It is therefore, a primary object of the present invention to provide a small catamaran and associate hull which is easily disassembled for storage and transportation.

It is another object of the present invention to provide such a hull which is both stable and fast.

It is a related object of the present invention to provide a unique symmetrical hull configuration which creates a hydrofoil effect.

It is another object of the present invention to provide a boat hull having an integral keel section which does not require the use of conventional daggerboards and the like.

These and other objects and advantages of the current invention will become apparent upon reading the following detailed description and appended claims, and upon reference to the accompanying drawings.

BRIEF DESCRIPTION OF THE DRAWINGS

FIG. 1 is a front elevational view of a conventional recreational catamaran without the sails and related rigging.

FIG. 2a is a cross-sectional view of an asymmetrical catamaran hull at rest in the water.

FIG. 2b is a cross-sectional view of an asymmetrical catamaran hull while travelling through the water.

FIG. 2c is a cross-sectional view of a symmetrical catamaran hull at rest in the water.

FIG. 2d is a cross-sectional view of a symmetrical catamaran hull while travelling through the water.

FIG. 3 is a side elevational view of a recreational catamaran showing a daggerboard and rudder.

FIG. 4 is a cross-sectional view of one embodiment of the hull of the current invention.

FIG. 5 is a perspective view of the underside of the hull of the current invention.

FIG. 6 is a cross-sectional view of the hull of the current invention illustrating its position while travelling through the water.

FIG. 7 is a perspective view of the assembled catamaran and hull of the current invention with the sails omitted.

FIG. 8 is a cross-sectional view of the connection between the cross members and the trampoline.

FIG. 9 is a side elevational view of the hull of the current invention attached for storage or for use as a fishing boat.

DETAILED DESCRIPTION OF THE PREFERRED EMBODIMENT

The present invention can be best understood with reference to the drawings, wherein like parts are designated with like numerals throughout. The current invention relates to a novel and inventive catamaran configuration which is both stable and fast in operation and which does not require the use of daggerboards or the like and which can be easily disassembled for storage or for other types of uses.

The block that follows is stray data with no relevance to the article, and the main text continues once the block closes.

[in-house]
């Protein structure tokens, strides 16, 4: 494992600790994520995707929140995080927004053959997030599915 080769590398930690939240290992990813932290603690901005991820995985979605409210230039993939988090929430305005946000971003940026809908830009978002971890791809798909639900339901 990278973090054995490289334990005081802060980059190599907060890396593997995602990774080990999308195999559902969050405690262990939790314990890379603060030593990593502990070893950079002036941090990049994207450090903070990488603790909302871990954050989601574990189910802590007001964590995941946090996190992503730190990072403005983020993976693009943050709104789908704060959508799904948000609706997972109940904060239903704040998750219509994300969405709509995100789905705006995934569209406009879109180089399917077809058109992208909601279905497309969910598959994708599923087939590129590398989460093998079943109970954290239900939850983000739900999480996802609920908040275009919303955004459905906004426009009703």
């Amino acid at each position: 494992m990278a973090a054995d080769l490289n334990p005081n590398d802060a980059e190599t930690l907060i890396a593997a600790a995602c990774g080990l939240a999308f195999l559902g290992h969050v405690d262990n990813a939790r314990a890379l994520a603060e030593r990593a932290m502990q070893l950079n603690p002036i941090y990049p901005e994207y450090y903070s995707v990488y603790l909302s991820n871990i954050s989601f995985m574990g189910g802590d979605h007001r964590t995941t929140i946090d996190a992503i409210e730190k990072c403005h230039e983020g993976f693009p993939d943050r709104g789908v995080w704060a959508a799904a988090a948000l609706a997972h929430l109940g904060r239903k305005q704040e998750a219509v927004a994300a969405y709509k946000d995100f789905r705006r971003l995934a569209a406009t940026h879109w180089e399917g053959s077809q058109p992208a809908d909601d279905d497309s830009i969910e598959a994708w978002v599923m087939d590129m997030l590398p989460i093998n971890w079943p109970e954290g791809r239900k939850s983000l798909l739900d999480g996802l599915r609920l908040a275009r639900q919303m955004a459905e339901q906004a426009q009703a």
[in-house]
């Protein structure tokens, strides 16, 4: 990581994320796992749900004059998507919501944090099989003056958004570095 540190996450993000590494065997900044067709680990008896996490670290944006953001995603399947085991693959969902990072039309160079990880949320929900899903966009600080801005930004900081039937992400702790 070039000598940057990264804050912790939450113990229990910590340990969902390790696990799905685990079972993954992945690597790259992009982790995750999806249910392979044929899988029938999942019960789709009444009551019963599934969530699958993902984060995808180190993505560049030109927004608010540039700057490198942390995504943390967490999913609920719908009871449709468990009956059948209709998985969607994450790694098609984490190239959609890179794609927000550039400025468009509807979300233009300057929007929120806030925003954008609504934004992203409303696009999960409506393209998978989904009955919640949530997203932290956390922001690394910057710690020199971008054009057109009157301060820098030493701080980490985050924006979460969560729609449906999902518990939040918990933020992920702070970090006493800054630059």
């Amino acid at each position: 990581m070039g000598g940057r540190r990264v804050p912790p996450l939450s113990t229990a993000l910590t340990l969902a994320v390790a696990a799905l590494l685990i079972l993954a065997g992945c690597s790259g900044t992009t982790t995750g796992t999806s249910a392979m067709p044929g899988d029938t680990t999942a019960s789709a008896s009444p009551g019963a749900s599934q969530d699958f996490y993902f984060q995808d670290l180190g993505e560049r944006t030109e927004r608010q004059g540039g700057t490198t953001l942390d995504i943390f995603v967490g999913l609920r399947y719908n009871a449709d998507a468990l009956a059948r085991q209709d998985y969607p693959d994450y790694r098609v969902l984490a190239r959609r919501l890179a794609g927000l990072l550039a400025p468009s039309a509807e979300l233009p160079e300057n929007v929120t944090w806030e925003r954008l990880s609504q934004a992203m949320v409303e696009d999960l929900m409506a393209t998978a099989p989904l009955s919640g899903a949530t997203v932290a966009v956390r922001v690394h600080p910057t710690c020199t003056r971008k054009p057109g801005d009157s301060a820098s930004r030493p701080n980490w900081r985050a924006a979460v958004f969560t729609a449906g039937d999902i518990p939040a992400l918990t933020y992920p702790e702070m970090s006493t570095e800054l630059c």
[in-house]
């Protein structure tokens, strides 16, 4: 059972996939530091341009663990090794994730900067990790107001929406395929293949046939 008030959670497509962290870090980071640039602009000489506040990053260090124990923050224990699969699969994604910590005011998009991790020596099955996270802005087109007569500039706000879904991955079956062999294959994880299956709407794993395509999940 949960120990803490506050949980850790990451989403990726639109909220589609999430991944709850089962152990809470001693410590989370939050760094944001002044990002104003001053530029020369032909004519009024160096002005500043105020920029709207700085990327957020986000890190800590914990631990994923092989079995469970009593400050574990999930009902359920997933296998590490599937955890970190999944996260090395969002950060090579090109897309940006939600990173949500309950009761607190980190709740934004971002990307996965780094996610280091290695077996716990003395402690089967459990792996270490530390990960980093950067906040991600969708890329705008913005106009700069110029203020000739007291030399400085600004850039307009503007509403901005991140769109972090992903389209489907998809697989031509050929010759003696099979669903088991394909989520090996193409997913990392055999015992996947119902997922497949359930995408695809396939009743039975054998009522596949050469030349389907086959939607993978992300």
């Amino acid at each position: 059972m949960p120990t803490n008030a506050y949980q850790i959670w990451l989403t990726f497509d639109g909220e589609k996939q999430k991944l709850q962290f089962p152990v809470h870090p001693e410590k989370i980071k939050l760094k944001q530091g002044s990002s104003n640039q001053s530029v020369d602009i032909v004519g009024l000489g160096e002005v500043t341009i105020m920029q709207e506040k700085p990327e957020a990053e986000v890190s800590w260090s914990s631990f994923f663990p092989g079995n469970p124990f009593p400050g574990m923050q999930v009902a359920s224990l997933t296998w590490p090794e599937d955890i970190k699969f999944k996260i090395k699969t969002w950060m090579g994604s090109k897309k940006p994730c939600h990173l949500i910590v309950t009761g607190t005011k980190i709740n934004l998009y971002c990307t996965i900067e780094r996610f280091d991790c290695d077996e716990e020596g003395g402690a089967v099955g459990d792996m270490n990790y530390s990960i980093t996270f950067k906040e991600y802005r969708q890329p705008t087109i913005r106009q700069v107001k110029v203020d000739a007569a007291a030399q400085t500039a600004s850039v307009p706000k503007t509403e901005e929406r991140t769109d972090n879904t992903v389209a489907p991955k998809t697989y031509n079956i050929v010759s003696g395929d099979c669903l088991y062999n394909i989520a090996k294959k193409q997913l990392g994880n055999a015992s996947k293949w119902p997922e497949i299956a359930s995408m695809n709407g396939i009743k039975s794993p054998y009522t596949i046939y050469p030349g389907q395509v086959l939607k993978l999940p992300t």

FIG. 4 illustrates a cross section of one embodiment of the hull of the current invention, generally designated 50. It will be appreciated that the upper portions of the hull 50, those portions which remain out of the water during normal operation, may be configured in any desired shape. FIG. 5 simply illustrates one such possible design. FIG. 5 also illustrates one embodiment of the underside 52 of hull 50.

Hull 50 may be constructed in any manner conventional within the boating industry. It is expected, however, that one preferred method of construction will be to provide a foam interior for the hull 50, coated with fiberglass. This will make hull 50 exceedingly light and will also assure that hull 50 will not sink. As a result, it will be possible to use hull 50 as a lifeboat and for other similar uses.

The underside 52 of hull 50 includes a series of unique structural features. Specifically, the underside 52 of hull 50 includes a pair of generally curved indentations 54. Indentations 54 may be configured in a variety of ways and with a variety of curvatures, however, the indentations 54 as illustrated in FIG. 5 have been found to be effective.

Another important structural feature of the underside 52 of hull 50 is an elongated center portion or molded keel 56. In the illustrated embodiment the keel 56 is molded as an integral part of the underside 52 of the hull 50. It will be appreciated that the keel 56 could be formed in any of a variety of ways and could in fact be capable of being inserted and removed in the form of a centerboard.

The cross section of underside 52 of the hull 50 begins at one of the outside edges 58 and follows a curved path, forming indentation 54, as it progresses toward the center. The center of the underside 52 of hull 50 is the elongated keel structure 56. Since the hull 50 is generally symmetrical, the opposite sides of the hull 50 comprises essentially mirror images.

FIG. 5 is a bottom view of the hull 50 of the current invention and shows the structural features described above with reference to FIG. 4. The embodiment of the invention shown in FIG. 5 shows the keel 56 running the vast majority of the length of the underside 52 of hull 50. Virtually the only longitudinal portion of underside 52 which does not include keel 56 is the very rear of the hull, designated 60. One reason for not continuing keel 56 to the rear 60 of the hull 50 is in order to facilitate the attachment and use of a rudder at the back of the boat. It can also be seen with reference to FIG. 5, that the symmetrical identations 54 also essentially run the length of the hull 50.

In operation, the configuration of hull 50 provides for outstanding performance when incorporated on a catamaran as described below. As the hull 50 begins to move through the water, water and water mixed with air begin to move through the identations 54. This flow of fluids under the hull 50 provides a lifting force as the boat accelerates. The effect of the two indentations 54 is to provide a dual hydrofoil effect. As the boat gains speed it tends to be lifted out of the water decreasing the wetted surface area and also assuring that the front of the boat does not drop. This is in direct contrast to the operation of conventional catamarans where the hull tends to be buried in the water as the boat accelerates.